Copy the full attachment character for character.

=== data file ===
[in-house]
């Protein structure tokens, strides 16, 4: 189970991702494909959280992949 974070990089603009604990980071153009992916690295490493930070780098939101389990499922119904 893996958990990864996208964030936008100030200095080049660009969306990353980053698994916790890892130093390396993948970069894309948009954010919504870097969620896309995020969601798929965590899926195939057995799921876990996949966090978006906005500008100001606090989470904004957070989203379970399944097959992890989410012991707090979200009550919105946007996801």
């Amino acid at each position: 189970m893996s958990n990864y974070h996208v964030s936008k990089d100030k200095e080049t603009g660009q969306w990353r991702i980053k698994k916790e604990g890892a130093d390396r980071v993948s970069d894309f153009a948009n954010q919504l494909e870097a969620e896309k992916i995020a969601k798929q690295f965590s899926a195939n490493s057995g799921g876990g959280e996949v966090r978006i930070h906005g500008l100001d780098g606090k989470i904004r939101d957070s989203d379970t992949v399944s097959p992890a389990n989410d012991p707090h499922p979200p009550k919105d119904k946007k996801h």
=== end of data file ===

[in-house]
């Protein structure tokens, strides 16, 4: 189970991702494909959280992949 974070990089603009604990980071153009992916690295490493930070780098939101389990499922119904 893996958990990864996208964030936008100030200095080049660009969306990353980053698994916790890892130093390396993948970069894309948009954010919504870097969620896309995020969601798929965590899926195939057995799921876990996949966090978006906005500008100001606090989470904004957070989203379970399944097959992890989410012991707090979200009550919105946007996801």
């Amino acid at each position: 189970m893996s958990n990864y974070h996208v964030s936008k990089d100030k200095e080049t603009g660009q969306w990353r991702i980053k698994k916790e604990g890892a130093d390396r980071v993948s970069d894309f153009a948009n954010q919504l494909e870097a969620e896309k992916i995020a969601k798929q690295f965590s899926a195939n490493s057995g799921g876990g959280e996949v966090r978006i930070h906005g500008l100001d780098g606090k989470i904004r939101d957070s989203d379970t992949v399944s097959p992890a389990n989410d012991p707090h499922p979200p009550k919105d119904k946007k996801h």